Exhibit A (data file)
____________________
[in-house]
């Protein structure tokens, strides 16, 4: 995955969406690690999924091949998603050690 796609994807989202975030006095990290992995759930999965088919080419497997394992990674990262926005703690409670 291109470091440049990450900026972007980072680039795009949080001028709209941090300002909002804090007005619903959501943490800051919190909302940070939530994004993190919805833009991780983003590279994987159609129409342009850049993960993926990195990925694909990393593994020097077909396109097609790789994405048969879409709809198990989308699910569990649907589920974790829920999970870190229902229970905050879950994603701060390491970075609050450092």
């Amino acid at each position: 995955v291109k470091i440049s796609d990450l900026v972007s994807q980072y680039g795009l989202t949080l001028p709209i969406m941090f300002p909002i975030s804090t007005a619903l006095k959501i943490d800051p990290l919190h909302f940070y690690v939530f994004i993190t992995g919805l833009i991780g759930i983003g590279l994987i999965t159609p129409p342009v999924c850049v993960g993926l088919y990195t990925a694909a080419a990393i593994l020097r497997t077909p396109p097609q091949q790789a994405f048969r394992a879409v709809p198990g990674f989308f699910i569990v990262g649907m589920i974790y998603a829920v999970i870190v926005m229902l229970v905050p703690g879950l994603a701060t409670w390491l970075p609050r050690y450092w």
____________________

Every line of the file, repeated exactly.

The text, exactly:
[in-house]
């Protein structure tokens, strides 16, 4: 995955969406690690999924091949998603050690 796609994807989202975030006095990290992995759930999965088919080419497997394992990674990262926005703690409670 291109470091440049990450900026972007980072680039795009949080001028709209941090300002909002804090007005619903959501943490800051919190909302940070939530994004993190919805833009991780983003590279994987159609129409342009850049993960993926990195990925694909990393593994020097077909396109097609790789994405048969879409709809198990989308699910569990649907589920974790829920999970870190229902229970905050879950994603701060390491970075609050450092």
């Amino acid at each position: 995955v291109k470091i440049s796609d990450l900026v972007s994807q980072y680039g795009l989202t949080l001028p709209i969406m941090f300002p909002i975030s804090t007005a619903l006095k959501i943490d800051p990290l919190h909302f940070y690690v939530f994004i993190t992995g919805l833009i991780g759930i983003g590279l994987i999965t159609p129409p342009v999924c850049v993960g993926l088919y990195t990925a694909a080419a990393i593994l020097r497997t077909p396109p097609q091949q790789a994405f048969r394992a879409v709809p198990g990674f989308f699910i569990v990262g649907m589920i974790y998603a829920v999970i870190v926005m229902l229970v905050p703690g879950l994603a701060t409670w390491l970075p609050r050690y450092w």